Business & Economics Book Reviews

THE ACHIEVEMENT HABIT by Bernard Roth
BUSINESS & ECONOMICS
Released: July 7, 2015

"Effective methods to help in the process of making positive changes in one's life."
Tested methods for obtaining the life you really want. Read full book review >
CHARITY DETOX by Robert D. Lupton
BUSINESS & ECONOMICS
Released: July 7, 2015

"Radical new methods that could take charity to a new, more effective level."
New ideas and approaches toward charity. Read full book review >

TEAM GENIUS by Richard Karlgaard
BUSINESS & ECONOMICS
Released: July 7, 2015

"An intriguing counter to the excesses of both individualism and organizations."
An exploration of the importance of teams in human activity. Read full book review >
BUSINESS & ECONOMICS
Released: July 7, 2015

"An eye-opening, maddening read that is not likely to make the Heritage Foundation's best-books list."
Of graft, fictional math, and the American way: an urgent look at the "political assault weapon" that is transforming the country—for the better if you're rich, for the worse if you're not. Read full book review >
ZEROZEROZERO by Roberto Saviano
BUSINESS & ECONOMICS
Released: July 14, 2015

"Saviano says he can no longer look at a beach or a map without seeing cocaine, and many will share that view after reading this dark, relentless, hyperreal report."
An inside account of the international cocaine trade. Read full book review >

BUSINESS & ECONOMICS
Released: July 14, 2015

"Never fails to bring gratuitous academic heft to the instinctive, ancient principles of simple bartering."
Business school professors attempt to teach the art of negotiation with a mix of psychology and basic economic logic. Read full book review >
STRAIGHT TO HELL by John LeFevre
BIOGRAPHY & MEMOIR
Released: July 14, 2015

"Reading this book-length swagger, you'd be forgiven for keeping your money under the mattress henceforth. But if LeFevre is truly hell-bound, as his title suggests, then it's for indifferent writing as much as for any fiscal peccadilloes."
A scattershot syllabus for billionaire boys-club bankers in Bad Behavior 101. "As we see it," writes LeFevre, "if you're dumb enough to get caught cheating, you probably don't belong on Wall Street." Read full book review >
BUSINESS & ECONOMICS
Released: July 16, 2015

"A practical overview of the untapped potentials of a substantial part of the economy."
An argument against bringing large corporations to local communities through tax incentives and grants, an approach the author claims is destructive to employment and investment. Read full book review >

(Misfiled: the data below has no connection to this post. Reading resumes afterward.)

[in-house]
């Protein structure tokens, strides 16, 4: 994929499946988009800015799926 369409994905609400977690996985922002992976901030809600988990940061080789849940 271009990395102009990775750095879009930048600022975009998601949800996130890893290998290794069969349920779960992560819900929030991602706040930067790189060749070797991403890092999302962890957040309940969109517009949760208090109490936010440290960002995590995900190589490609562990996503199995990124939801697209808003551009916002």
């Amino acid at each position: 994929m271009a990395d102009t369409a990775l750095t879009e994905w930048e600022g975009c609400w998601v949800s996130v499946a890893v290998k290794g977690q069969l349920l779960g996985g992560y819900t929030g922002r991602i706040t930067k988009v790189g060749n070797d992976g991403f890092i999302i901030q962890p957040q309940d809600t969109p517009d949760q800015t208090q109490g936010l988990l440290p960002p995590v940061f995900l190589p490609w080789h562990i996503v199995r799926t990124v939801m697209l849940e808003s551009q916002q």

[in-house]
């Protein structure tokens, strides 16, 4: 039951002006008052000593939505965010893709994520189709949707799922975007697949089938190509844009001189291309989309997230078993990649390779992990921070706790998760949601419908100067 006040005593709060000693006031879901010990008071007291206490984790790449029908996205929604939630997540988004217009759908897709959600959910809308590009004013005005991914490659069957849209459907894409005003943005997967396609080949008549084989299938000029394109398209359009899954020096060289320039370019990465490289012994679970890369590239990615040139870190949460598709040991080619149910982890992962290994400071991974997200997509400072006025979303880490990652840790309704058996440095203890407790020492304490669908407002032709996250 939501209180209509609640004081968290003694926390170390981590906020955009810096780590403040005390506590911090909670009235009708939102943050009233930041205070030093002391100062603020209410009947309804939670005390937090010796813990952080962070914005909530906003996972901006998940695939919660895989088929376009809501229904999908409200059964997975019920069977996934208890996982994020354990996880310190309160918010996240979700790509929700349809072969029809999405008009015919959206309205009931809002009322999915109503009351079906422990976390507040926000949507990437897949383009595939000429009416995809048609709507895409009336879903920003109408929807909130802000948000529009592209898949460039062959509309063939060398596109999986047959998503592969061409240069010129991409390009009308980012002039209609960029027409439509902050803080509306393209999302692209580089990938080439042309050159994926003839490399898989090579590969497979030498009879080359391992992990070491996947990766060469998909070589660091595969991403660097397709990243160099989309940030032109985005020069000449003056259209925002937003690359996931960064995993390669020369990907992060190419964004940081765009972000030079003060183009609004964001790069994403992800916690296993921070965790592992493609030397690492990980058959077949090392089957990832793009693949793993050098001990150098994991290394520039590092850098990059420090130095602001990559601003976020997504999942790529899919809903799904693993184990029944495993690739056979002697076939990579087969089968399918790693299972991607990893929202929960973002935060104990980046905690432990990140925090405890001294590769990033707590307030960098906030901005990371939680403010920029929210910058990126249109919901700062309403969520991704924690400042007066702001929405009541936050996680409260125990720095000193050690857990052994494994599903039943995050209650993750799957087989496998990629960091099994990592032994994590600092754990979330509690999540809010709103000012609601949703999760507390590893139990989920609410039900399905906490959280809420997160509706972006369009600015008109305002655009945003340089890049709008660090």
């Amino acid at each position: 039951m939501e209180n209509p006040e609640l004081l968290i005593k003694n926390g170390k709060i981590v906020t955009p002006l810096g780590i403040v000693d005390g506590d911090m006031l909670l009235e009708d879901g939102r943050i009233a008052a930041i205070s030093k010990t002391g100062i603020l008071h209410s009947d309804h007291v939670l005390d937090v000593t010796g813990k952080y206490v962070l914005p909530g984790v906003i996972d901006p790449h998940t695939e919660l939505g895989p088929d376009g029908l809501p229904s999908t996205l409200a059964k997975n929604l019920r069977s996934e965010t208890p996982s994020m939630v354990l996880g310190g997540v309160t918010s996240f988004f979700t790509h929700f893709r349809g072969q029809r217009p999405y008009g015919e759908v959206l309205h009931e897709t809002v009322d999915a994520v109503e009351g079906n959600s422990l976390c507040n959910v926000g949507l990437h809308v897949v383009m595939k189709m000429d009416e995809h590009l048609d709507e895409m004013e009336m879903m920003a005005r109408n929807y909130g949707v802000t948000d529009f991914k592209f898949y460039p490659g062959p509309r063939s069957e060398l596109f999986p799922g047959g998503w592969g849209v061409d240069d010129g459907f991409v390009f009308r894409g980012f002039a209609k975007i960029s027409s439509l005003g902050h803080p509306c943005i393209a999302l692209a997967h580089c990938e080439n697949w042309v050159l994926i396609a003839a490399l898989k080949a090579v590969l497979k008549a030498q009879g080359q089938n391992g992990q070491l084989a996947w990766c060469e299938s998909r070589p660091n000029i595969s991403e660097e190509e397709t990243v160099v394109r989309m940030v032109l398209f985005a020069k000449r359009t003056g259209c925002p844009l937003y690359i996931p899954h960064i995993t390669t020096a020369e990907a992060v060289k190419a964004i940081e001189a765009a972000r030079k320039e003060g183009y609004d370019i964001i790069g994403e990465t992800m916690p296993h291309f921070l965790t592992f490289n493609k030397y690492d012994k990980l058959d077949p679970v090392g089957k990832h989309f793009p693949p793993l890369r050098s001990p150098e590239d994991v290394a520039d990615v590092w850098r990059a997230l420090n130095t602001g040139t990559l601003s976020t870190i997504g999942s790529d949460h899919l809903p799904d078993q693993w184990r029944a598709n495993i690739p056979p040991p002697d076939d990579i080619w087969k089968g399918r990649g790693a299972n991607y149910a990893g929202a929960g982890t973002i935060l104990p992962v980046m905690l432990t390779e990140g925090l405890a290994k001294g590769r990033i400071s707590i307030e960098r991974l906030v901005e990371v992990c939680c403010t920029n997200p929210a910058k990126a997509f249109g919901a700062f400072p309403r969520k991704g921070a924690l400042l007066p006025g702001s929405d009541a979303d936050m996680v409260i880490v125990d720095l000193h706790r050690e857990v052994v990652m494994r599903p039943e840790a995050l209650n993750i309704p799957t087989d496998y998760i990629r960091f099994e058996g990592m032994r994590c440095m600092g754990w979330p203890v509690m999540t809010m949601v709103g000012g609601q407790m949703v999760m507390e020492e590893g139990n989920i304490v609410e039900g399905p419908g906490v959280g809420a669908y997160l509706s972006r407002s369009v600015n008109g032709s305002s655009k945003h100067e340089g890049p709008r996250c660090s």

THE ECONOMICS OF INEQUALITY by Thomas Piketty
BUSINESS & ECONOMICS
Released: Aug. 1, 2015

"Not for the numerically faint of heart, and those who are numerate may argue at points—just as Piketty's masterwork has inspired controversy. Still, a discussion worth having and a book worth reading."
In a work that is aligned with but antecedent to his grand synthesis, Capital in the Twenty-First Century (2013), French economist Piketty examines the structural causes of inequality.Read full book review >
THE RICHEST MAN WHO EVER LIVED by Greg Steinmetz
BIOGRAPHY & MEMOIR
Released: Aug. 4, 2015

"A straightforward, engaging look at this 'German Rockefeller.'"
An intriguing exploration of the life of an Augsburg moneylender as a prototypical capitalist in the modern mold. Read full book review >
THE PROFESSOR IS IN by Karen Kelsky
BUSINESS & ECONOMICS
Released: Aug. 4, 2015

"For those students—and anyone who cares about them—this cogent, illuminating book will be indispensable."
Practical advice for job-seeking graduate students. Read full book review >
WEALTH SECRETS OF THE ONE PERCENT by Sam Wilkin
BUSINESS & ECONOMICS
Released: Aug. 4, 2015

"Against this backdrop, so-called natural monopolies like Microsoft look benign. Eye-opening and sure to make libertarian heads explode."
Of robber barons, monopsonists, and oligarchs, in which it's revealed that the free market is anything but free. Read full book review >
Kirkus Interview
Beatriz Williams
June 23, 2015

In Beatriz Williams’ latest novel Tiny Little Thing, it’s the summer of 1966 and Christina Hardcastle—“Tiny” to her illustrious family—stands on the brink of a breathtaking future. Of the three Schuyler sisters, she’s the one raised to marry a man destined for leadership, and with her elegance and impeccable style, she presents a perfect camera-ready image in the dawning age of television politics. Together she and her husband, Frank, make the ultimate power couple: intelligent, rich, and impossibly attractive. It seems nothing can stop Frank from rising to national office, and he’s got his sights set on a senate seat in November. But as the season gets underway at the family estate on Cape Cod, three unwelcome visitors appear in Tiny’s perfect life. “A fascinating look at wealth, love, ambition, secrets, and what family members will and won’t do to protect each other,” our reviewer writes. View video >